The millennial generation has been the subject of research and analysis over the past several years as these young people, born between 1980 and 2000, make their way into the workforce.
This past summer, I put together a research project for an internship about millennials in the workplace. It served to show my older colleagues how our minds work and how we will fit into the working world. During the course of my research, I came across a trend that millennials are creative and independent. We want to set our own course, hours and rules. Answering to someone else in order to spend our whole lives moving up in a company is far from appealing.
So, how does this fit in to journalism.
This reflection by Jeff Jarvis discusses an entrepreneurial journalism class at CUNY. He discusses the group of students who had the opportunity to sit in front of a panel of potential donors and pitch their ideas. One highlight of his observations was that all of the young journalists in the room had real intentions of starting their own businesses.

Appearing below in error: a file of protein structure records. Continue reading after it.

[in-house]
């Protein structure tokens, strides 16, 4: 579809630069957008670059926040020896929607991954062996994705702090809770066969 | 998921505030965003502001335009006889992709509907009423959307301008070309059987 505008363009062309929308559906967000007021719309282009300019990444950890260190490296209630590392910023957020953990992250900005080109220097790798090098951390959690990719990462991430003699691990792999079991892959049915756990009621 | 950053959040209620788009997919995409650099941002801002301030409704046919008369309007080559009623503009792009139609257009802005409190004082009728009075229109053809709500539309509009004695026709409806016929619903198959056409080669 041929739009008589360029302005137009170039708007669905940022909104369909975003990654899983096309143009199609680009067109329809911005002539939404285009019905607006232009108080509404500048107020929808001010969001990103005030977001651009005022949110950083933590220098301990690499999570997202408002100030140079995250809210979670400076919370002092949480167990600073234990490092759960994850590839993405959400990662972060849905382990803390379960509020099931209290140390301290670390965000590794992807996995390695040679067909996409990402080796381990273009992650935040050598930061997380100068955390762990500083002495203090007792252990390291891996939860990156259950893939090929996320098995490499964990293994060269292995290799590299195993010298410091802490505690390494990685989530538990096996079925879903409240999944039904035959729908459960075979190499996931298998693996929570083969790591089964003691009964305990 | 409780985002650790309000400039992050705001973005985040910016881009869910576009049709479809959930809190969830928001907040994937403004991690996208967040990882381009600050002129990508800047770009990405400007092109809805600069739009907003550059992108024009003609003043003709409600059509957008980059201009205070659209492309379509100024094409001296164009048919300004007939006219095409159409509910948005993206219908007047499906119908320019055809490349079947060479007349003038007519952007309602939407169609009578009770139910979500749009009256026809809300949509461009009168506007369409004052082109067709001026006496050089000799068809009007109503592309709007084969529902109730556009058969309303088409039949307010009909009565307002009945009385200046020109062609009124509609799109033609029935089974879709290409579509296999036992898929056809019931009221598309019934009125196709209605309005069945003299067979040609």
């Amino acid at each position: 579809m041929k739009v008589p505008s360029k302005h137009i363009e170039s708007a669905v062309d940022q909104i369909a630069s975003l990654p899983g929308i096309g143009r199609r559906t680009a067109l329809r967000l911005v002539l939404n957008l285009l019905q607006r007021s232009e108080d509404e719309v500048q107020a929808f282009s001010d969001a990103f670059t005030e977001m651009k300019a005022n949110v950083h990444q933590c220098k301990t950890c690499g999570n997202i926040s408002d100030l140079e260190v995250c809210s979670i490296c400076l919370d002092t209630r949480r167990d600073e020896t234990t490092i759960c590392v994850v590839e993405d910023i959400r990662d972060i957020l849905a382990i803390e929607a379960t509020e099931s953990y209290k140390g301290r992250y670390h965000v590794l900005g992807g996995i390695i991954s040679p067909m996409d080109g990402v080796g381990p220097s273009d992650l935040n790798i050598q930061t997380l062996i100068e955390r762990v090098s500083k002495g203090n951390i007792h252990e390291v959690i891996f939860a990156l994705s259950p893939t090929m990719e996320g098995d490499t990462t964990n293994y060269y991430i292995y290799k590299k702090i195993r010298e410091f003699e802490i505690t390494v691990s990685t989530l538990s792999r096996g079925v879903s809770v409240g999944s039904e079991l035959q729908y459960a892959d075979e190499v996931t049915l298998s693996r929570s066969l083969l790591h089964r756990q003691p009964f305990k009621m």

The millennial attitude of independence and creativity fits together with entrepreneurial journalism as an alternative to the traditional journalistic route. In the past, a journalism career consisted of starting at the bottom of a news organization and slowly earning credibility to become an editor.
Now, young journalists are looking to defy this norm and the rules attached to working for a traditional news outlet. And independently created outlet can bring new, fresh perspectives to the media landscape. These progressive minded young people can bring journalism back to its routes by creating publications that investigate the truth, criticize the government and bring forward new innovation. We see these changes happening now but they will likely progress in the next few years. Millennial journalists will likely transform journalism as we know it.